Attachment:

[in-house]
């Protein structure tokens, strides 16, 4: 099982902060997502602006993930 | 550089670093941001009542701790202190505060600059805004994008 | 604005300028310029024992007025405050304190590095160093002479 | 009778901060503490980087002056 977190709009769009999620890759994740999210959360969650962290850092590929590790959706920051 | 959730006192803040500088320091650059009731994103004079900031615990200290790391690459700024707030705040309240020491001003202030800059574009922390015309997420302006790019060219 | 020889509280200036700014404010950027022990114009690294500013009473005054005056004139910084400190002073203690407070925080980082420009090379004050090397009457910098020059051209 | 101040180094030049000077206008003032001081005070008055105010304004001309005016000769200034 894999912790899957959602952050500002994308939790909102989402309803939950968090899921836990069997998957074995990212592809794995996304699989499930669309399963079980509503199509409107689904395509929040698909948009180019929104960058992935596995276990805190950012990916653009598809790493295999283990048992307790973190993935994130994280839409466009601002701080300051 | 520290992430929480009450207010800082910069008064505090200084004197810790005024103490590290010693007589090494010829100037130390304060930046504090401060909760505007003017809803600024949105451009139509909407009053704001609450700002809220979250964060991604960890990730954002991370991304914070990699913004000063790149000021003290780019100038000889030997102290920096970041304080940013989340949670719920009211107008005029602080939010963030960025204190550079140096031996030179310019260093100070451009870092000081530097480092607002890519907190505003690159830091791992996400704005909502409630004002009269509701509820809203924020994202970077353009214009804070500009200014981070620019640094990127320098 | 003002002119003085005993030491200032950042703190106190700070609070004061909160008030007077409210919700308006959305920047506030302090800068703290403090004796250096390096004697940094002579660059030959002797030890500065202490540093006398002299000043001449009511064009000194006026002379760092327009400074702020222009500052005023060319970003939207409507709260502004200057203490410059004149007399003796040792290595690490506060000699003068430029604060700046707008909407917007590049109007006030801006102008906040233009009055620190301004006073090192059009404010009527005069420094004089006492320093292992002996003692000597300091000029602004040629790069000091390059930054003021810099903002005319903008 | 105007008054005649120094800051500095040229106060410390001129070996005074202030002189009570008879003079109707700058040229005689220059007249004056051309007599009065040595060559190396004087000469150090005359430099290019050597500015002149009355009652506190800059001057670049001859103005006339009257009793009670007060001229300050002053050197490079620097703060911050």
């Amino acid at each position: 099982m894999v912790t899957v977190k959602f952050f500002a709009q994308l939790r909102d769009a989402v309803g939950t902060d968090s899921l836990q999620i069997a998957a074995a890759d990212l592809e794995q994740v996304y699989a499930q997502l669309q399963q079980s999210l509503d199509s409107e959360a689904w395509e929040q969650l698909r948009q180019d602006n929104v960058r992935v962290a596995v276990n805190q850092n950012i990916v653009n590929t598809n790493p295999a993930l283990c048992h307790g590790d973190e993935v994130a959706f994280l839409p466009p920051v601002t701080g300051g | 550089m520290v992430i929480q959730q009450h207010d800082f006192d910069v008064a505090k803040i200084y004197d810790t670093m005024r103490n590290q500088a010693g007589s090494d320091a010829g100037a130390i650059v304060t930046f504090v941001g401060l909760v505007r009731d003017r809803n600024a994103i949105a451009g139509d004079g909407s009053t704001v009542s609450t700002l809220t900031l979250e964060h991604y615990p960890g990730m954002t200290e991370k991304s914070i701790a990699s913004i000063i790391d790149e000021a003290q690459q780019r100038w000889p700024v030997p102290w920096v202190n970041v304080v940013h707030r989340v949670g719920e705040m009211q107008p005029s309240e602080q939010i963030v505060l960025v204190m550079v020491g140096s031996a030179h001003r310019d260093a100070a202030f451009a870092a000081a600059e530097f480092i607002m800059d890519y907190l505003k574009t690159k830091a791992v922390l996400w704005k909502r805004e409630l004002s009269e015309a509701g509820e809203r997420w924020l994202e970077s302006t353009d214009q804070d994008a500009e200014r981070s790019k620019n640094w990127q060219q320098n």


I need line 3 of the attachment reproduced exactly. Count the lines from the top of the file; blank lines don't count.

């Amino acid at each position: 099982m894999v912790t899957v977190k959602f952050f500002a709009q994308l939790r909102d769009a989402v309803g939950t902060d968090s899921l836990q999620i069997a998957a074995a890759d990212l592809e794995q994740v996304y699989a499930q997502l669309q399963q079980s999210l509503d199509s409107e959360a689904w395509e929040q969650l698909r948009q180019d602006n929104v960058r992935v962290a596995v276990n805190q850092n950012i990916v653009n590929t598809n790493p295999a993930l283990c048992h307790g590790d973190e993935v994130a959706f994280l839409p466009p920051v601002t701080g300051g | 550089m520290v992430i929480q959730q009450h207010d800082f006192d910069v008064a505090k803040i200084y004197d810790t670093m005024r103490n590290q500088a010693g007589s090494d320091a010829g100037a130390i650059v304060t930046f504090v941001g401060l909760v505007r009731d003017r809803n600024a994103i949105a451009g139509d004079g909407s009053t704001v009542s609450t700002l809220t900031l979250e964060h991604y615990p960890g990730m954002t200290e991370k991304s914070i701790a990699s913004i000063i790391d790149e000021a003290q690459q780019r100038w000889p700024v030997p102290w920096v202190n970041v304080v940013h707030r989340v949670g719920e705040m009211q107008p005029s309240e602080q939010i963030v505060l960025v204190m550079v020491g140096s031996a030179h001003r310019d260093a100070a202030f451009a870092a000081a600059e530097f480092i607002m800059d890519y907190l505003k574009t690159k830091a791992v922390l996400w704005k909502r805004e409630l004002s009269e015309a509701g509820e809203r997420w924020l994202e970077s302006t353009d214009q804070d994008a500009e200014r981070s790019k620019n640094w990127q060219q320098n």